As the Fashion editor of FAB Magazine, I direct the fashion pages of each issue. I work with other editorial heads but very closely with the Editor-In-Chief and the Creative Director. I write articles, direct and style some of the fashion shoots. I commission writers, stylists and creatives to produce content; the fashion editorial shoots, fashion articles and features. Once these creatives and writers submit their work to me I then edit their work and have to painfully decide whether I am going to run or scrap their submissions. I generally organise and manage the fashion department, which involves a lot of delegating, a lot of chasing, a lot of praising which comes with a lot of telling off too. Oh and a lot of emails too (urgh!)

Being a stylist and fashion editor is not for the fainthearted, it is A LOT of hard work, late nights and back aches. After all the energy in managing and coordinating you still have to find energy for yourself. You’re only as good as your last gig, you have to always bring your A game to the table, you have to refresh your style, find inspiration in all things, you have to be able to critique and be able to stand critique. I really love what I do, I know my talent is God given which is why I gladly roll out of bed smiling that I am given the chance to do what I am passionate about. I never stop learning.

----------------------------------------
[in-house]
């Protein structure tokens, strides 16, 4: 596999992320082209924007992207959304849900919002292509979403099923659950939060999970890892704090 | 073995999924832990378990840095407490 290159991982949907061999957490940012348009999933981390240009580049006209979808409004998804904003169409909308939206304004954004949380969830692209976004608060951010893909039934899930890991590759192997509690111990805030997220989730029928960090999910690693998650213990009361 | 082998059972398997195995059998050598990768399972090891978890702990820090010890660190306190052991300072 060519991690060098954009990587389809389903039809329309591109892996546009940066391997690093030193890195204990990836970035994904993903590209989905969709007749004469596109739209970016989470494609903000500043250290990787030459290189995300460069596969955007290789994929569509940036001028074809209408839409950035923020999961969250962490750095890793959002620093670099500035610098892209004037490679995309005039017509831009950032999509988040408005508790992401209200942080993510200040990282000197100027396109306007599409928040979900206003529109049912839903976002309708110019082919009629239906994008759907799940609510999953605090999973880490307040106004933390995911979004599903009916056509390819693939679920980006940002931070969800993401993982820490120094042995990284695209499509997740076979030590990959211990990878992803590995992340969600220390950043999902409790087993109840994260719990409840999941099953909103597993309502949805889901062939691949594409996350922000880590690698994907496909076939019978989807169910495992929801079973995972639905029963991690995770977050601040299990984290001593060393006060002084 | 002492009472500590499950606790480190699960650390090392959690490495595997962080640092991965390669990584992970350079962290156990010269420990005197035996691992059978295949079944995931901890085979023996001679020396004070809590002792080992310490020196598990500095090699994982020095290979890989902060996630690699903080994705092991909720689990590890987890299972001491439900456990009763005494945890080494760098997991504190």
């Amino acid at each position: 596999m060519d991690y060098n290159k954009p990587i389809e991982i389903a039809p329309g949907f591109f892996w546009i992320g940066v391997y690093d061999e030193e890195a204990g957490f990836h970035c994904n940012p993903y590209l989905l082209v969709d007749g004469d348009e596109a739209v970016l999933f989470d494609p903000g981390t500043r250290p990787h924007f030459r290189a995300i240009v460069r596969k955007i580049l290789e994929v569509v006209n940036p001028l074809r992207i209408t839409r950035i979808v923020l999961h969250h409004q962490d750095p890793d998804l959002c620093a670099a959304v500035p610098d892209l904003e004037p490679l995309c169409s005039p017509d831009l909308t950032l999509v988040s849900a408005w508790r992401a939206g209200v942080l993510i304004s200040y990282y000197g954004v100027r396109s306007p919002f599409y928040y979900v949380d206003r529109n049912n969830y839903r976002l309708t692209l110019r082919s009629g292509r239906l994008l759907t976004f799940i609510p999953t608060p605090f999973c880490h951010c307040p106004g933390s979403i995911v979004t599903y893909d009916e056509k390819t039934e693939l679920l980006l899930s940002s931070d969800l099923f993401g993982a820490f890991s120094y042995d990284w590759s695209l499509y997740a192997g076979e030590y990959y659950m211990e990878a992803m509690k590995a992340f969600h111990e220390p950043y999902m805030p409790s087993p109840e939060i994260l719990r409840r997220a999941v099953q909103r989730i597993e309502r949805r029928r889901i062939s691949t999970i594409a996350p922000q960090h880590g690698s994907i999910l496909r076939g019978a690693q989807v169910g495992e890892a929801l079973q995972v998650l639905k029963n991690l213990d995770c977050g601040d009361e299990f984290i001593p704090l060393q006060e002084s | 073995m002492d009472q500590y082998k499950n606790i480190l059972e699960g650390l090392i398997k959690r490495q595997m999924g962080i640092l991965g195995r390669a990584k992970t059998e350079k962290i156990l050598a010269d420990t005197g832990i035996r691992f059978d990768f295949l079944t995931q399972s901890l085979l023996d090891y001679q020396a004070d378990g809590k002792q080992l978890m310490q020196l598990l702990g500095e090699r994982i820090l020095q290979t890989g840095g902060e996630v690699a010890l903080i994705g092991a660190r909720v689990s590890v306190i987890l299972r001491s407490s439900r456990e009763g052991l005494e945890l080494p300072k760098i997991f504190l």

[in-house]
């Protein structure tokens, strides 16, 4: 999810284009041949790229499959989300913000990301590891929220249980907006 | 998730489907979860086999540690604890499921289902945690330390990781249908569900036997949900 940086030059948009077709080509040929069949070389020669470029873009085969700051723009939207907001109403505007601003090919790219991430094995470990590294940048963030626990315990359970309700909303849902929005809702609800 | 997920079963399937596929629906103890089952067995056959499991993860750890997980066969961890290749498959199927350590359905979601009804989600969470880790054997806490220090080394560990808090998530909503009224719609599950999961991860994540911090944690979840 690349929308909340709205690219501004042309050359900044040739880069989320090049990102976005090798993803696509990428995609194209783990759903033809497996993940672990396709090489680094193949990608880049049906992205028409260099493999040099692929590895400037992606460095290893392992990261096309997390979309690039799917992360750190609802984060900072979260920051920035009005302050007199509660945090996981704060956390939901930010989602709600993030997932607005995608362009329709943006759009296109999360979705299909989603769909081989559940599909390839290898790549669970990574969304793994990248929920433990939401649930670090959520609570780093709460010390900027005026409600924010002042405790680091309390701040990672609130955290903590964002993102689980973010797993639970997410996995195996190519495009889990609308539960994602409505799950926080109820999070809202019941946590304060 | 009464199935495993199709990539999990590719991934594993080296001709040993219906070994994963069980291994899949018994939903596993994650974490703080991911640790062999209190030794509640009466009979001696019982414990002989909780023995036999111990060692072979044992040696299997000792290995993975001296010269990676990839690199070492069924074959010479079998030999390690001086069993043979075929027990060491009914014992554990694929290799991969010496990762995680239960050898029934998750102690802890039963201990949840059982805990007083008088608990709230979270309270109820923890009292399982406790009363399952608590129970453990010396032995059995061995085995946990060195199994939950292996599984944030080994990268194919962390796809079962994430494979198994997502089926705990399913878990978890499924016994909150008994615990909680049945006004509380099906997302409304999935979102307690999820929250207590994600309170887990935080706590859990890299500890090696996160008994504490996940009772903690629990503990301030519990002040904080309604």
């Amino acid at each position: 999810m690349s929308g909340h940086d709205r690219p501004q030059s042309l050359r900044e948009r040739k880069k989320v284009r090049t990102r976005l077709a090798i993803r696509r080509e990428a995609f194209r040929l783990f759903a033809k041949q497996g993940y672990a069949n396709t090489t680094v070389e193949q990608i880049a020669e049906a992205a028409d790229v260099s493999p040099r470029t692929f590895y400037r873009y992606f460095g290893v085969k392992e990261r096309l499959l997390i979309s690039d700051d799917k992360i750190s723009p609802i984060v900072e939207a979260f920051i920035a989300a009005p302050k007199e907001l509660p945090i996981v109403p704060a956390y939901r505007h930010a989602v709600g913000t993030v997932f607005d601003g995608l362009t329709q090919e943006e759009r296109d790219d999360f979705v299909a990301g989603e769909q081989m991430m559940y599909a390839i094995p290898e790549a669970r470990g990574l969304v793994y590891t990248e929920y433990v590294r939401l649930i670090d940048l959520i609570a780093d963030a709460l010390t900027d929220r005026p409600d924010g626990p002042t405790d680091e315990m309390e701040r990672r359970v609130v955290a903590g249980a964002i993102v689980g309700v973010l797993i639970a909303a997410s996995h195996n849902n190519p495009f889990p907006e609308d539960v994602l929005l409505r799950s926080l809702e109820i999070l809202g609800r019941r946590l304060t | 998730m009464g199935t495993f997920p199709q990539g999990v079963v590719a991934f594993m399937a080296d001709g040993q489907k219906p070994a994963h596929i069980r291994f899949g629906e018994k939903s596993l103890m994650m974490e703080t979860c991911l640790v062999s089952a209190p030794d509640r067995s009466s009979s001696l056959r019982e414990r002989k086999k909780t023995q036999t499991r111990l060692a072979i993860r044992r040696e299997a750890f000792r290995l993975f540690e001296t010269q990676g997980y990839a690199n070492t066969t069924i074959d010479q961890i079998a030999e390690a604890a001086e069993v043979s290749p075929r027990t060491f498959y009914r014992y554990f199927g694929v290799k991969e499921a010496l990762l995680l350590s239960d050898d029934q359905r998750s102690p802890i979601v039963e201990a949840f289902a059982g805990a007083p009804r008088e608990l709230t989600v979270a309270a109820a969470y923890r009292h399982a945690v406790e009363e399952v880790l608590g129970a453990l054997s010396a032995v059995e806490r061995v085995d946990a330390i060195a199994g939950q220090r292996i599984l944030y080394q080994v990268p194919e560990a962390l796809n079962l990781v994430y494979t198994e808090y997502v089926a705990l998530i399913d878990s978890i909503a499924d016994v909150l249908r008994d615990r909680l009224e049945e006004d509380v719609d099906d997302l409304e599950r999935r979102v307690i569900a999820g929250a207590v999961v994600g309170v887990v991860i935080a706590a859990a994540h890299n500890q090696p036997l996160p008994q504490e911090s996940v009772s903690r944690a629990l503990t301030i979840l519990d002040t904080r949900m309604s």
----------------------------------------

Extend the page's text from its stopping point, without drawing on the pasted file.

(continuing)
OB:What is a typical work day for you?

YPO: Making calls and writing emails. Chasing outstanding assignments, researching for an article, storyboarding for photo-shoots, or being on set of a photo-shoot, Skype meetings with the FAB team in London when I am in Lagos, designer show room appointments, attending press days and fashions show, posting articles on the FAB Blog and the list goes on…



OB: How many hours per week do you work?

YPO: I’m afraid to count.

OB: Since you have been working in fashion, what is the biggest shift you’ve seen in the fashion world?